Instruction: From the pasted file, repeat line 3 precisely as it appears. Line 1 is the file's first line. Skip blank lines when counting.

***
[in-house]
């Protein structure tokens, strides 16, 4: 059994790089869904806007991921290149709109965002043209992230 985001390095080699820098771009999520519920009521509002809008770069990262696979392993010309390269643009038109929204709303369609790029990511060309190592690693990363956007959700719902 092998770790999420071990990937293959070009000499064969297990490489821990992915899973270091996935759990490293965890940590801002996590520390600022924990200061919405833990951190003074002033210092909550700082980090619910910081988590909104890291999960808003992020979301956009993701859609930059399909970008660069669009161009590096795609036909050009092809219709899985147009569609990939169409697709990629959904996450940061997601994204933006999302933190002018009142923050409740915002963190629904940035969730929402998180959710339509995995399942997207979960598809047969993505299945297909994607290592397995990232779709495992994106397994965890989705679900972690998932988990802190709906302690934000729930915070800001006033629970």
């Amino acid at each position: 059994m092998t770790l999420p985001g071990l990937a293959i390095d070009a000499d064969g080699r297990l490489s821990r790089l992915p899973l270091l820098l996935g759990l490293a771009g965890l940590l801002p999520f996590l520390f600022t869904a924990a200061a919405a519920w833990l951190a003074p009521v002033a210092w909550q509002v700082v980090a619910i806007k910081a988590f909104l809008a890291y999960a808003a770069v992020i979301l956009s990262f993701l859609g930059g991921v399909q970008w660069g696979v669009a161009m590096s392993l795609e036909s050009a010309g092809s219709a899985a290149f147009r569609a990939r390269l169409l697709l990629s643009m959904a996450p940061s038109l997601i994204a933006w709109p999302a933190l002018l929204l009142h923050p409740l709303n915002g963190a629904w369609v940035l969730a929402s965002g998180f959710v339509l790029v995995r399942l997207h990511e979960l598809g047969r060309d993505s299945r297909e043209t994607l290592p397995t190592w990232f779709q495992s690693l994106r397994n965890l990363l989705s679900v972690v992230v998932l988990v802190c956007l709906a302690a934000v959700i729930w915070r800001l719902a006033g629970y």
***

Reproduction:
């Amino acid at each position: 059994m092998t770790l999420p985001g071990l990937a293959i390095d070009a000499d064969g080699r297990l490489s821990r790089l992915p899973l270091l820098l996935g759990l490293a771009g965890l940590l801002p999520f996590l520390f600022t869904a924990a200061a919405a519920w833990l951190a003074p009521v002033a210092w909550q509002v700082v980090a619910i806007k910081a988590f909104l809008a890291y999960a808003a770069v992020i979301l956009s990262f993701l859609g930059g991921v399909q970008w660069g696979v669009a161009m590096s392993l795609e036909s050009a010309g092809s219709a899985a290149f147009r569609a990939r390269l169409l697709l990629s643009m959904a996450p940061s038109l997601i994204a933006w709109p999302a933190l002018l929204l009142h923050p409740l709303n915002g963190a629904w369609v940035l969730a929402s965002g998180f959710v339509l790029v995995r399942l997207h990511e979960l598809g047969r060309d993505s299945r297909e043209t994607l290592p397995t190592w990232f779709q495992s690693l994106r397994n965890l990363l989705s679900v972690v992230v998932l988990v802190c956007l709906a302690a934000v959700i729930w915070r800001l719902a006033g629970y």